The section further provides that any intermediary who intentionally or knowingly contravenes this requirement shall be punished with imprisonment for a term which may extend to 3 three years and also be liable to a fine. An 'intermediary' with respect to any particular electronic record, has been defined in the IT Act to mean any person who on behalf of another person receives, stores or transmits that record or provides any service with respect to that record and includes telecom service providers, network service providers, internet service providers, web-hosting service providers, search engines, online payment sites, online-auction sites, online-market places and cyber cafes.

There is no corresponding provision in the IPC. Whoever, with intent to threaten the unity, integrity, security or sovereignty of India or to strike terror in the people or any section of the people, denies or causes the denial of access to any person authorized to access a computer resource, or attempts to penetrate or access a computer resource without authorisation or exceeding authorised access, or introduces or causes the introduction of any computer contaminant, and by means of such conduct causes or is likely to cause death or injuries to persons or damage to or destruction of property or disrupts or knowing that it is likely to cause damage or disruption of supplies or services essential to the life of the community or adversely affect critical information infrastructure, is guilty of 'cyber terrorism'.

Whoever knowingly or intentionally penetrates or accesses a computer resource without authorisation or exceeding authorised access, and by means of such conduct obtains access to information, data or computer database that is restricted for reasons for the security of the State or foreign relations, or any restricted information, data or computer database, with reasons to believe that such information, data or computer database so obtained may be used to cause or likely to cause injury to the interests of the sovereignty and integrity of India, the security of the State, friendly relations with foreign States, public order, decency or morality, or in relation to contempt of court, defamation or incitement to an offence, or to the advantage of any foreign nation, group of individuals or otherwise, is also guilty of 'cyber terrorism'.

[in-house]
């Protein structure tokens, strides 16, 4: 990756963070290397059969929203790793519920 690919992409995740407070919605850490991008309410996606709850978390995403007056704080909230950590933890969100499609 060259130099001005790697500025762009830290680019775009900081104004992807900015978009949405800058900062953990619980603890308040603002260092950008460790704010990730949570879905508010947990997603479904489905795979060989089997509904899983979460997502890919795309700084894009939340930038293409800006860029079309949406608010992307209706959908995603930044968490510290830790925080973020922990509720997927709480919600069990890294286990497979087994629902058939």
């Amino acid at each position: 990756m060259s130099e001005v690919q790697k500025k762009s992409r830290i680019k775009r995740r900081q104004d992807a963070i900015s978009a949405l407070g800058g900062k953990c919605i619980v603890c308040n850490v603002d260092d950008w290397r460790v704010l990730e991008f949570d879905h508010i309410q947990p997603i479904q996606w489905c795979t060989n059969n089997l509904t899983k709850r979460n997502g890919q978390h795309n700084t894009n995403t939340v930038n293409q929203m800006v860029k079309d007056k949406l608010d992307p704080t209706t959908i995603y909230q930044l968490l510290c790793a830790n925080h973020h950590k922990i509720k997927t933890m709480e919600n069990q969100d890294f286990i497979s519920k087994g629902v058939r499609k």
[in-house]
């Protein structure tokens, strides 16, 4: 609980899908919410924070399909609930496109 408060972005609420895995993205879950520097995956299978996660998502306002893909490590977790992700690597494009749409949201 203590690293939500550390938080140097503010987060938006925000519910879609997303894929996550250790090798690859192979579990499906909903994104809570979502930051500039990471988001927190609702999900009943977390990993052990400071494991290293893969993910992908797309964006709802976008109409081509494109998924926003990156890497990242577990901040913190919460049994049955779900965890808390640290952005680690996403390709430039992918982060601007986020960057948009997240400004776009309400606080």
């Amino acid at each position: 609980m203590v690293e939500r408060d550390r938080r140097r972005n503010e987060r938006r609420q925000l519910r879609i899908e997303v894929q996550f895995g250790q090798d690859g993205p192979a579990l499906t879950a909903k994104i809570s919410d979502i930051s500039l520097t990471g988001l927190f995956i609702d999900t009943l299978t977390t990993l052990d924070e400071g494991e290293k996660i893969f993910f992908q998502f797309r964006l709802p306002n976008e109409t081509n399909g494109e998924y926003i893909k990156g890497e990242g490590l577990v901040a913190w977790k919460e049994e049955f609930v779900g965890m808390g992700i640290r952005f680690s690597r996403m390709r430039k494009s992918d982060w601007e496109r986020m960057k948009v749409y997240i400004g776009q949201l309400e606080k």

Whoever commits or conspires to commit cyber terrorism shall be punishable with imprisonment which may extend to imprisonment for life. There is no provision in the IPC that mirrors section 66F of the IT Act, though section of the IPC waging, or attempting to wage war, or abetting waging of war, against the Government of India does cover this offence partially. Section 77A of the IT Act provides that, subject to certain exceptions, all offences under the IT Act for which the punishment is imprisonment for a term of 3 three years or less, are compoundable.

Section 77B of the IT Act provides that notwithstanding anything contained in the CrPC, all offences punishable with imprisonment of 3 three years and above under the IT Act shall be cognizable and all offences punishable with imprisonment of 3 three years or less shall be bailable. Most of the cyber-crimes covered under the IT Act are punishable with imprisonment of 3 three years or less.

The cyber-crimes which are punishable with imprisonment of more than 3 three years are:. All of the cyber-crimes under the IPC are bailable other than offences under section cheating and dishonestly inducing delivery of property , section forgery for the purpose of cheating , section dishonestly receiving stolen property , section theft and section criminal breach of trust by public servant, or by banker, merchant or agent , which are non-bailable.

Offences under sections and forgery , sections and mischief , section forgery for the purpose of cheating , section forgery for the purpose of harming reputation and section sale, etc. Of these, offences under sections and can be compounded only with the permission of the court. Most of the cyber crimes under the IPC are cognizable other than the offences under sections and mischief and sections and forgery which are non-cognizable.